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Mechanics behind capillary depression. 
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#1
Nov1112, 03:23 PM

P: 42

As the question states I have hard time understanding that how does a liquid reach equilibrium in case of capillary depression (mercury for example ). I know how it goes down but not how it 'stops'.
like in case of liquids which have more force of adhesion ,as the liquid goes up because of the forces, it's balanced by it's own weight. what balances the force pulling mercury down? details please? 


#2
Nov1112, 03:41 PM

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#3
Nov1112, 03:46 PM

P: 42

can you please elaborate a bit on it?



#4
Nov1112, 07:34 PM

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Mechanics behind capillary depression.
Notice the angle that the water makes with the wall of the capillary compared to the mercury. Each fluid has its own characteristic contact angle. In the case of a wetting fluid like water, the contact angle is positive, and, in the case of a nonwetting fluid like mercury, the contact angle is negative. (Actually, the contact angle depends on the surface involved, and the presence of contaminants in the liquid). If the contact angle is positive, the fluid will rise, and if the contact angle is negative, the fluid level will fall. Do the force balance and see how it works.



#5
Nov1212, 01:42 AM

P: 42

actually I tried the force balance but where I got stuck was that which force balanced the declining mercury in the capillary?



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Nov1212, 03:33 AM

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#7
Nov1212, 07:18 AM

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#8
Nov1212, 02:41 PM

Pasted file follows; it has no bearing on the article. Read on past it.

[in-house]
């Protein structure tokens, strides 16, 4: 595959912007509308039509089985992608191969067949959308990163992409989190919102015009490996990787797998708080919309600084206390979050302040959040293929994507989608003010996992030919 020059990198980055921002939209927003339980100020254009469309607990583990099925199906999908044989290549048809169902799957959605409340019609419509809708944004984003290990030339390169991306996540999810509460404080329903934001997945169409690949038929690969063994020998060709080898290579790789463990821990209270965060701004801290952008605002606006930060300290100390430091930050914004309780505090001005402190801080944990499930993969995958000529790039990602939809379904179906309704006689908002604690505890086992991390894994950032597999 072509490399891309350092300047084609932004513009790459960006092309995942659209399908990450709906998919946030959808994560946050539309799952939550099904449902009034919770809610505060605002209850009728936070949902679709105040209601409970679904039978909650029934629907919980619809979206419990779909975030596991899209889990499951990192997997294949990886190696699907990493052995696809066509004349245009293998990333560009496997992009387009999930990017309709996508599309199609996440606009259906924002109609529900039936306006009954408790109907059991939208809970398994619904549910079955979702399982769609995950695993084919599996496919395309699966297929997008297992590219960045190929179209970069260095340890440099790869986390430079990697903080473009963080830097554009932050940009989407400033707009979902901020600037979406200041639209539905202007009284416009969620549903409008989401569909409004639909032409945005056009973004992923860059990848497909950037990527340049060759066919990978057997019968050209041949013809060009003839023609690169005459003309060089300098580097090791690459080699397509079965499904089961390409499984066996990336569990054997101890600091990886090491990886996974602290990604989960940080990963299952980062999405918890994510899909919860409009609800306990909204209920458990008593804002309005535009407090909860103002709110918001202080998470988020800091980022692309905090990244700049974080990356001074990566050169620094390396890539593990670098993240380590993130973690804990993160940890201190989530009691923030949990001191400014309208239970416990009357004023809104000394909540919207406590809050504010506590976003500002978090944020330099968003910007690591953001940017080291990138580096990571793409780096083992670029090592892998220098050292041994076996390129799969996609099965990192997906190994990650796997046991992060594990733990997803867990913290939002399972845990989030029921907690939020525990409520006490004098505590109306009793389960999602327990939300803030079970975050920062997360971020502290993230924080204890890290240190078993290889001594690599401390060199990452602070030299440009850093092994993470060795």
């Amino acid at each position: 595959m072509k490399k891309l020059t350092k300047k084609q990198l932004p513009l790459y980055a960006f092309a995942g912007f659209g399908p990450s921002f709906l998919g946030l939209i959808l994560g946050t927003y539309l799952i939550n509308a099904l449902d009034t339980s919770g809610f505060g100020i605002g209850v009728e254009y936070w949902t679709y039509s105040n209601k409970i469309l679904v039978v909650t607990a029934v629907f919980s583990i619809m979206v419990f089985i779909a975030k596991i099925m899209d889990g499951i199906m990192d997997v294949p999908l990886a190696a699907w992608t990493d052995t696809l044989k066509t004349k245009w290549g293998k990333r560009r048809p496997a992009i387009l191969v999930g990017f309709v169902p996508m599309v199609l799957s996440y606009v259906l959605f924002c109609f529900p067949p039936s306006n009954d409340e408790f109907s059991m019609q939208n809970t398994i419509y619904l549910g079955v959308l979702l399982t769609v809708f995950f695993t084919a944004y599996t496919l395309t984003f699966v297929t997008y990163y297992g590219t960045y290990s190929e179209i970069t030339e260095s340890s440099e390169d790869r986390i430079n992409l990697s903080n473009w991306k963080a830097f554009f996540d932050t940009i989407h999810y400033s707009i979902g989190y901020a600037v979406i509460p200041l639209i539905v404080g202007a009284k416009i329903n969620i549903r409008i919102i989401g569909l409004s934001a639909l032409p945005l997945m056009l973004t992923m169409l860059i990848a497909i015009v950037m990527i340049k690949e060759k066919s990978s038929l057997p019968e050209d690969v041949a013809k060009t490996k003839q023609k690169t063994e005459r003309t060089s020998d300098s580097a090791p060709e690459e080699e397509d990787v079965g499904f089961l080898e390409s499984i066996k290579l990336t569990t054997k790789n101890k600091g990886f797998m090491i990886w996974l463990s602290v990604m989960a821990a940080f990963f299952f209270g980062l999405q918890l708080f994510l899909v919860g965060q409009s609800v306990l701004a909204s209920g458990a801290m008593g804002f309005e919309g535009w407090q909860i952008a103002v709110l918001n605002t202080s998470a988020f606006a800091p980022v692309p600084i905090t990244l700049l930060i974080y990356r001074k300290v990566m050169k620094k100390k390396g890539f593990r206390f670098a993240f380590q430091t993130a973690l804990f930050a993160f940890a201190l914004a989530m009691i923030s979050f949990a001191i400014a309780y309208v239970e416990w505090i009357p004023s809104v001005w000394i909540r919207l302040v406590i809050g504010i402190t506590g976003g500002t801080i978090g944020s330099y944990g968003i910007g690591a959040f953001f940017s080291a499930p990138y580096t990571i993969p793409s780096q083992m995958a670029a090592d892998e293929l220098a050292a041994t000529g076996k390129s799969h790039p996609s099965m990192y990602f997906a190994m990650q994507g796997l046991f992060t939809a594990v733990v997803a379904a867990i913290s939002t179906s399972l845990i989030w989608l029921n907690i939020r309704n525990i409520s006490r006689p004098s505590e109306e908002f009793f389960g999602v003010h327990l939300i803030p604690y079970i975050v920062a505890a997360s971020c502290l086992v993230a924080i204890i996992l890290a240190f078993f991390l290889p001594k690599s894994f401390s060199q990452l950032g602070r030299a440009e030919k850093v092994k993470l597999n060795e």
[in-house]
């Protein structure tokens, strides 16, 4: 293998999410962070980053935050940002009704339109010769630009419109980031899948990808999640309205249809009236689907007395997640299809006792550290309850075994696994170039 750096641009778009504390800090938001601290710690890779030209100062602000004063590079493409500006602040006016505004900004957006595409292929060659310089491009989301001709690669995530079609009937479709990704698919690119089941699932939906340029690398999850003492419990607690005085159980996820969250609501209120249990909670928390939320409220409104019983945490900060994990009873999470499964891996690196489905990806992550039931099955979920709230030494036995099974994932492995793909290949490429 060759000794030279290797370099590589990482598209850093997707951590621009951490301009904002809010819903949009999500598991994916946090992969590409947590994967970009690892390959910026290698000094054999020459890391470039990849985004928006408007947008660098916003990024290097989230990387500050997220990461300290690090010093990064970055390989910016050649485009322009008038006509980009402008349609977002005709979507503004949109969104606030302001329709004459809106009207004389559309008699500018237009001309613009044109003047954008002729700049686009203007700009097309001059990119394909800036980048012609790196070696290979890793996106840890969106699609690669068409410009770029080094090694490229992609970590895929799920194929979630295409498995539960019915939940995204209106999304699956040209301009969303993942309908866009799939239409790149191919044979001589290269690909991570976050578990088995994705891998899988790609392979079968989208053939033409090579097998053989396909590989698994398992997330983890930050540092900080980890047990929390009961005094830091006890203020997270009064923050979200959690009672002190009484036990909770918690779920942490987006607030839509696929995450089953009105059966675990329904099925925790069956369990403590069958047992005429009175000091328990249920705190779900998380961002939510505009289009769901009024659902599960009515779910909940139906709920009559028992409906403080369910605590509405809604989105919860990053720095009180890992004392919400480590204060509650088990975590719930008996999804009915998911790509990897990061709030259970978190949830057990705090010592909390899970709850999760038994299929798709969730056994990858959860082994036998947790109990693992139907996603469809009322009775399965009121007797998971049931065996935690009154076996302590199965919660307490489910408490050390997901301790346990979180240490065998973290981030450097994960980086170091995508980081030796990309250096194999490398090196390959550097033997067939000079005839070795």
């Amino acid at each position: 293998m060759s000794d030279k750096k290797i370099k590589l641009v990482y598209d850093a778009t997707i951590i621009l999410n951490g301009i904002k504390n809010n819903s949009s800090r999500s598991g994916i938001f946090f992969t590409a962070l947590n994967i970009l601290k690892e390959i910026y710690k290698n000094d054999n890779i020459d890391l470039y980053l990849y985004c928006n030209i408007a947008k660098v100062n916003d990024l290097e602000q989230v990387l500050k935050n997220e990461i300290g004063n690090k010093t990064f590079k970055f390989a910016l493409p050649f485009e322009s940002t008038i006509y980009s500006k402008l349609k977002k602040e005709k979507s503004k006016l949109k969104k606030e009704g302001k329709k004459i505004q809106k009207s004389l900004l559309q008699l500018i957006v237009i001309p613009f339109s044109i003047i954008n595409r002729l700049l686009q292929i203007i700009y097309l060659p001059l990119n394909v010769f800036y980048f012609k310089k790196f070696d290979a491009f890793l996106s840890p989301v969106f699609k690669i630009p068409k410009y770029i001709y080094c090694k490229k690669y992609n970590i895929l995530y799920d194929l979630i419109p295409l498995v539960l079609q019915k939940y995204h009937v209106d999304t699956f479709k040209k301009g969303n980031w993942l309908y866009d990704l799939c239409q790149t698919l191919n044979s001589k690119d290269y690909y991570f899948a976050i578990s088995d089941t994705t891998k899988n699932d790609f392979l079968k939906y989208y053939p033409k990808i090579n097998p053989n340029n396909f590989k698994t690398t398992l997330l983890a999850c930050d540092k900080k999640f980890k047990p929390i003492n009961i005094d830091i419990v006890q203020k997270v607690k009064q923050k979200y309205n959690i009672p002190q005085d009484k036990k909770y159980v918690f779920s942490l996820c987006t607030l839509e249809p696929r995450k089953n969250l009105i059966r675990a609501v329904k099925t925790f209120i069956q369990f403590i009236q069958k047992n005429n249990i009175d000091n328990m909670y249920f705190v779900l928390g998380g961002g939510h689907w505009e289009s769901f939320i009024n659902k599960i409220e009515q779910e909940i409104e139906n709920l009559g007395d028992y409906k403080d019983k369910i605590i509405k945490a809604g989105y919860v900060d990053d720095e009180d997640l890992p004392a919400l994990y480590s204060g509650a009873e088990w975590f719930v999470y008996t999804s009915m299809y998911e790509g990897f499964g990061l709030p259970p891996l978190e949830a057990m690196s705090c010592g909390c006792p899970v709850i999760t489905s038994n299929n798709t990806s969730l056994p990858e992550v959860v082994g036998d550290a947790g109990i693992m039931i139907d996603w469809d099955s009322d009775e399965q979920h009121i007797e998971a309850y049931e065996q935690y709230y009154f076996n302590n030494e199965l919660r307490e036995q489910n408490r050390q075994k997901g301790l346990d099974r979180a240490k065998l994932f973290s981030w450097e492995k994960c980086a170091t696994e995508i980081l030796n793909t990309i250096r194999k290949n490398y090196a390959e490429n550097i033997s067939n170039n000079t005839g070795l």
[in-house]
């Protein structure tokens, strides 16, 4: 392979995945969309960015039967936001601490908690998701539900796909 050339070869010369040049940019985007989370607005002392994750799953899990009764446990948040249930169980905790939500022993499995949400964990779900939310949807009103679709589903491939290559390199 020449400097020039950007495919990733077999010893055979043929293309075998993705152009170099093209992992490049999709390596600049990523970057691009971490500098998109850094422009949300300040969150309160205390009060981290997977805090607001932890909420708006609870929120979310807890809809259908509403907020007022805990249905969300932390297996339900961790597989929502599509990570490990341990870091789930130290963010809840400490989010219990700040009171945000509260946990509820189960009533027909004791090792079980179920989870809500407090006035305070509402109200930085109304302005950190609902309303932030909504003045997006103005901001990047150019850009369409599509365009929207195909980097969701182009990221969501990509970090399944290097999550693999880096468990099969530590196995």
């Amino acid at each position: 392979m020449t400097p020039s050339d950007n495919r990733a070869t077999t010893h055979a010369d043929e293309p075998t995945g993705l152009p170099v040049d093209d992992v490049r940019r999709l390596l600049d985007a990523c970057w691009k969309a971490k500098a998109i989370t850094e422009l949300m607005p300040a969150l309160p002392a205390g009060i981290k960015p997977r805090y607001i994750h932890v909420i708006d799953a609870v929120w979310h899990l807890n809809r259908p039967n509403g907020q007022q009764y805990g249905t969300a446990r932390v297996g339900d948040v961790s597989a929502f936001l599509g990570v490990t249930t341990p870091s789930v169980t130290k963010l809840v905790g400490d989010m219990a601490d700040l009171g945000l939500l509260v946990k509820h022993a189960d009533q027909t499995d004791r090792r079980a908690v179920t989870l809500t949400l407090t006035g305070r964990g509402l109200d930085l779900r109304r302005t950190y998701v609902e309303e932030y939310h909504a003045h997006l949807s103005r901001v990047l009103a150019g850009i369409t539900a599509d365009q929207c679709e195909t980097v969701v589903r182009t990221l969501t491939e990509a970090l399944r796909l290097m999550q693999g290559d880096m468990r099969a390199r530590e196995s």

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#9
Nov1212, 07:11 PM

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#10
Nov1312, 03:43 PM

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#11
Nov1312, 04:43 PM

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#12
Nov1512, 05:32 AM

P: 42

okay folks, after racking my brains I think I know what's happening but I just wanted to see if my assumptions are right I'm looking at it this way.
a beaker contains mercury and a capillary is introduced. now due to surface tension and the convex meniscus, there's excess pressure at a point b just below the level of meniscus in the capillary. at the same level outside the pressure is say P. taking this as point a pressure at point a = P pressure at point b = P + 2*sigma/R where R is the radius of the meniscus. so in order to balance this pressure, the mercury is pushed down till it reaches a point where the outside pressure too is P+2*sigma*R. 


#14
Nov1512, 08:59 AM

P: 42

yes. but now I think I found another doubt, now in the way that I'm imagining it, there can be two paradoxes.
1)what happens to the pressure of the air column. does it change? or is it just negligible? 2)when the liquid in capillary goes up/down doesn't the height of the liquid outside changes? or is it again too small for considerations. 


#15
Nov1512, 03:12 PM

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Answer to #2: What really matters is the difference in height between the mercury outside the capillary and the mercury outside the capillary, and not the absolute heights. 


#16
Nov1512, 05:06 PM

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